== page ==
Much evidence suggests autoimmunity in the etiopathogenesis of periodontal disease. In fact, in periodontitis, there is antibody production against collagen, DNA, and IgG, as well as increased IgA expression, T cell dysfunction, high expression of class II MHC molecules on the surface of gingival epithelial cells in inflamed tissues, activation of NK cells, and the generation of antibodies against the azurophil granules of polymorphonuclear leukocytes. In general, direct activation of autoreactive immune cells and production of TNF can activate neutrophils to release pro-inflammatory enzymes with tissue damage in the gingiva. Gingival inflammation and, in the most serious cases, periodontitis, are mainly due to the dysbiosis of the commensal oral microbiota that triggers the immune system. This inflammatory pathological state can affect the periodontal ligament, bone, and the entire gingival tissue. Oral tolerance can be abrogated by some cytokines produced by epithelial cells and activated immune cells, including mast cells (MCs). Periodontal cells and inflammatory-immune cells, including mast cells (MCs), produce cytokines and chemokines, mediating local inflammation of the gingival, along with destruction of the periodontal ligament and alveolar bone. Immune-cell activation and recruitment can be induced by inflammatory cytokines, such as IL-1, TNF, IL-33, and bacterial products, including lipopolysaccharide (LPS). IL-1 and IL-33 are pleiotropic cytokines from members of the IL-1 family, which mediate inflammation of MCs and contribute to many key features of periodontitis and other inflammatory disorders. IL-33 activates several immune cells, including lymphocytes, Th2 cells, and MCs in both innate and acquired immunological diseases. The classic therapies for periodontitis include non-surgical periodontal treatment, surgery, antibiotics, anti-inflammatory drugs, and surgery, which have been only partially effective. Recently, a natural cytokine, IL-37, a member of the IL-1 family and a suppressor of IL-1b, has received considerable attention for the treatment of inflammatory diseases. In this article, we report that IL-37 may be an important and effective therapeutic cytokine that may inhibit periodontal inflammation. The purpose of this paper is to study the relationship between MCs, IL-1, IL-33, and IL-37 inhibition in acute and chronic inflamed gingival tissue.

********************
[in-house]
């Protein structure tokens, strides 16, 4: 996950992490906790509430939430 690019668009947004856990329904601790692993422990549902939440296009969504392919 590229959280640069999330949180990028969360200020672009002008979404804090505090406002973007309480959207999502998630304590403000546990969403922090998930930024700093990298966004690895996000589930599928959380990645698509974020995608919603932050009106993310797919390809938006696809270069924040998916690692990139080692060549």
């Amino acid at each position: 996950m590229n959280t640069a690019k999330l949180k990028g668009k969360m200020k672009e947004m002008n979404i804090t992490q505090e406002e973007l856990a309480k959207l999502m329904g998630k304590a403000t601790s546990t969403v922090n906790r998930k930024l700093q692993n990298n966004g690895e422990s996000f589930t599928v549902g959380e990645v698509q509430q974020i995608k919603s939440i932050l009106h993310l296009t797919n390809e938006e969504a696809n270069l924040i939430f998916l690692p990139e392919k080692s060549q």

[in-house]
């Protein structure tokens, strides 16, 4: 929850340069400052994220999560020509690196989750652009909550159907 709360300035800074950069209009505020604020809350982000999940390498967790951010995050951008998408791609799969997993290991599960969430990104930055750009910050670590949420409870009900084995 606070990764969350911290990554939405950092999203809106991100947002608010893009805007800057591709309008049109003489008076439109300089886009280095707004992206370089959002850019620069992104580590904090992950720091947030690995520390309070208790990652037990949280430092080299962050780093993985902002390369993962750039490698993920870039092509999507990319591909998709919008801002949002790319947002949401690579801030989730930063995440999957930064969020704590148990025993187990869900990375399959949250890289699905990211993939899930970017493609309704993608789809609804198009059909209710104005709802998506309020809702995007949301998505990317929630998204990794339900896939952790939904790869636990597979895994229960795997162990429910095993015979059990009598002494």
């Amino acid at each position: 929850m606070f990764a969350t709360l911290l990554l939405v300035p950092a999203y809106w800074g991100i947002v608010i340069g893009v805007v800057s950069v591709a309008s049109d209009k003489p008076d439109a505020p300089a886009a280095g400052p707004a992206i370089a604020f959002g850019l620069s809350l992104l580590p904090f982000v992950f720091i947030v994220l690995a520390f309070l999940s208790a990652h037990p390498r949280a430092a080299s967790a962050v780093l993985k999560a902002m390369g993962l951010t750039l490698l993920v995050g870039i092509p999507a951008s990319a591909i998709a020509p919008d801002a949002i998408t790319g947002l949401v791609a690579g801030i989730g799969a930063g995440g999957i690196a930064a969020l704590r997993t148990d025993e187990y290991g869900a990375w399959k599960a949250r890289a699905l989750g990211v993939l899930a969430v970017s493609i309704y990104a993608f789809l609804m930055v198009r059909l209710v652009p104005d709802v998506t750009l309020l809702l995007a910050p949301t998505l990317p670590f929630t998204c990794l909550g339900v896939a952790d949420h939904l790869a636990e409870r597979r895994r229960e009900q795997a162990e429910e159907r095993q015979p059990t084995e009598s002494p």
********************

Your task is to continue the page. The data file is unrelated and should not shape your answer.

Mast Cell Cytokines in Acute and Chronic Gingival Tissue Inflammation: Role of IL-33 and IL-37

Lauritano, Dorina
Secondo
Conceptualization
;
Gallenga, Carla E;
2022

Abstract

Much evidence suggests autoimmunity in the etiopathogenesis of periodontal disease. In fact, in periodontitis, there is antibody production against collagen, DNA, and IgG, as well as increased IgA expression, T cell dysfunction, high expression of class II MHC molecules on the surface of gingival epithelial cells in inflamed tissues, activation of NK cells, and the generation of antibodies against the azurophil granules of polymorphonuclear leukocytes. In general, direct activation of autoreactive immune cells and production of TNF can activate neutrophils to release pro-inflammatory enzymes with tissue damage in the gingiva. Gingival inflammation and, in the most serious cases, periodontitis, are mainly due to the dysbiosis of the commensal oral microbiota that triggers the immune system. This inflammatory pathological state can affect the periodontal ligament, bone, and the entire gingival tissue. Oral tolerance can be abrogated by some cytokines produced by epithelial cells and activated immune cells, including mast cells (MCs). Periodontal cells and inflammatory-immune cells, including mast cells (MCs), produce cytokines and chemokines, mediating local inflammation of the gingival, along with destruction of the periodontal ligament and alveolar bone. Immune-cell activation and recruitment can be induced by inflammatory cytokines, such as IL-1, TNF, IL-33, and bacterial products, including lipopolysaccharide (LPS). IL-1 and IL-33 are pleiotropic cytokines from members of the IL-1 family, which mediate inflammation of MCs and contribute to many key features of periodontitis and other inflammatory disorders. IL-33 activates several immune cells, including lymphocytes, Th2 cells, and MCs in both innate and acquired immunological diseases. The classic therapies for periodontitis include non-surgical periodontal treatment, surgery, antibiotics, anti-inflammatory drugs, and surgery, which have been only partially effective. Recently, a natural cytokine, IL-37, a member of the IL-1 family and a suppressor of IL-1b, has received considerable attention for the treatment of inflammatory diseases. In this article, we report that IL-37 may be an important and effective therapeutic cytokine that may inhibit periodontal inflammation. The purpose of this paper is to study the relationship between MCs, IL-1, IL-33, and IL-37 inhibition in acute and chronic inflamed gingival tissue.
2022
Trimarchi, Matteo; Lauritano, Dorina; Ronconi, Gianpaolo; Caraffa, Alessandro; Gallenga, Carla E; Frydas, Ilias; Kritas, Spyros K; Calvisi, Ernesto; Conti, Pio
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Utilizza questo identificativo per citare o creare un link a questo documento: https://hdl.handle.net/11392/2497714
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